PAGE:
Ancient Greek Coin
Head of the Nymph Larissa on the obverse
Horse Grazing on the reverse
Silver coin set in sterling silver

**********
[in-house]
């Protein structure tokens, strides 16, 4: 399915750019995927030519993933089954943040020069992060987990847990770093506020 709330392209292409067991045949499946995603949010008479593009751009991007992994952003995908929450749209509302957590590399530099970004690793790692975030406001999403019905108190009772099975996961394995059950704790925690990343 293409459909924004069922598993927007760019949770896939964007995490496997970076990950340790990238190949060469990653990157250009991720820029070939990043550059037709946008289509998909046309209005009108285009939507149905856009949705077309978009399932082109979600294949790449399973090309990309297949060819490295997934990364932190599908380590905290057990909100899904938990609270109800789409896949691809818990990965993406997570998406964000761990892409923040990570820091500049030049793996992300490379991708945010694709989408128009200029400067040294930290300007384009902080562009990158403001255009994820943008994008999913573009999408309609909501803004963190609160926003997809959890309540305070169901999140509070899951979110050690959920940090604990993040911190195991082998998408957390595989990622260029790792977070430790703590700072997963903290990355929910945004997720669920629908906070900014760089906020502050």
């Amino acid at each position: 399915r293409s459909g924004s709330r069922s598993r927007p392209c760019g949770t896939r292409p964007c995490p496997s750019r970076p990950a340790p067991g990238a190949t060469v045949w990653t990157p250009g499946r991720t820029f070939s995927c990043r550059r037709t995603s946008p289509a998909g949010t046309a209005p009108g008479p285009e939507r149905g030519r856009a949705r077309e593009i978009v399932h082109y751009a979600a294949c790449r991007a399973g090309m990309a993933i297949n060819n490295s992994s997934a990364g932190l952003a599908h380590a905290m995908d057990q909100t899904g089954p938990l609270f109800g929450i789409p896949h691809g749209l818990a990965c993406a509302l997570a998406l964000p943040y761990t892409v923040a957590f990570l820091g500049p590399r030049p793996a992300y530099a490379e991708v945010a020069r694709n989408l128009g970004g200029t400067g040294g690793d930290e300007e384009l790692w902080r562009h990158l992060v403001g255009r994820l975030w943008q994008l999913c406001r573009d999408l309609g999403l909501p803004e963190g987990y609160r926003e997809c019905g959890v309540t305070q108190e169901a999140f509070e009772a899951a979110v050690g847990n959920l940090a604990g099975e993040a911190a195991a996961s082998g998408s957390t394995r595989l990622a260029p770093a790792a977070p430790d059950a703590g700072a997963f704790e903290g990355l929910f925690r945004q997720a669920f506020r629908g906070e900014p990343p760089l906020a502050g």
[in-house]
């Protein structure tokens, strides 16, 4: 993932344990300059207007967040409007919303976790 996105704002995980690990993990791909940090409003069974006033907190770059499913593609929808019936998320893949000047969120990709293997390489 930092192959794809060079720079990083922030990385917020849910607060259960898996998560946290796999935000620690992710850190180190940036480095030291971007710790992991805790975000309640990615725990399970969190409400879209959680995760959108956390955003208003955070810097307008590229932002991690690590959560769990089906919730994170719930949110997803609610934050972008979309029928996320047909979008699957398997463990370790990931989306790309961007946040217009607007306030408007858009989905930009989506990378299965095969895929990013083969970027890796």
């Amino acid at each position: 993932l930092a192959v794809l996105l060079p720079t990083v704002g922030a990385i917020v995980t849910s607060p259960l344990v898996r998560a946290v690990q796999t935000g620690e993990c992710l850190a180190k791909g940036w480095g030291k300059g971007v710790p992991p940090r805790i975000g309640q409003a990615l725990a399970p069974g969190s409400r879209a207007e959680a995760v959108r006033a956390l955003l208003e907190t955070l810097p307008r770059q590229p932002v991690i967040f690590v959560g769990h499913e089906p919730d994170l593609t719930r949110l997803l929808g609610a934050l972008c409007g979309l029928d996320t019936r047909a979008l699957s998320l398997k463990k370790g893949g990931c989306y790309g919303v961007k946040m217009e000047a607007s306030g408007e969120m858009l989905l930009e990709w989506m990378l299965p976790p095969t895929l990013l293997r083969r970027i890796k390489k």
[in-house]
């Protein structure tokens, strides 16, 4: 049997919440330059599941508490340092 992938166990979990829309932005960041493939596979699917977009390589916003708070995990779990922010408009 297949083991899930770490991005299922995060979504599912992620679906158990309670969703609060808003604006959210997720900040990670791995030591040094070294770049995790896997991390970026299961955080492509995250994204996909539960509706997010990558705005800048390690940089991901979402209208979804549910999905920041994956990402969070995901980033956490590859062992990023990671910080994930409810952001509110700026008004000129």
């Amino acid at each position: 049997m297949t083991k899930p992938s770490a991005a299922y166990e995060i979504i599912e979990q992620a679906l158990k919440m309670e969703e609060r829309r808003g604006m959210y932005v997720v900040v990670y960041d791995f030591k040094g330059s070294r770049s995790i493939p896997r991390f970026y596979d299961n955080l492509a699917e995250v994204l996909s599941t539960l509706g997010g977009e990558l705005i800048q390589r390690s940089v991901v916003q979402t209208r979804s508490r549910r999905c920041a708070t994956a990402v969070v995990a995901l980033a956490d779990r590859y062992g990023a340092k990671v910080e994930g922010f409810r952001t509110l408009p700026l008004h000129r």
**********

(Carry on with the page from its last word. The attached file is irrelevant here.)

When the city of Larissa ceased minting the federal coins it shared with other Thessalian towns had adopted it's own coinage in the late 5th century BCE, it chose local types for it's coins. The obverse depicts the nymph of the local spring Larissa, for whom the town was named. She was represented on the obverse of common drachms produced by the city of Larissa, as a three-quarters face with outward flowing hair. On the coin Larissa is depicted wearing an ampyx- a traditional Grecian hairpiece often made out of metal. The reverse depicts a horse grazing, the horse was an appropriate symbol of Thessaly, a land of plains, which was well known for it's horses. Along the top of the horse you see the spelling of Larissa in Greek.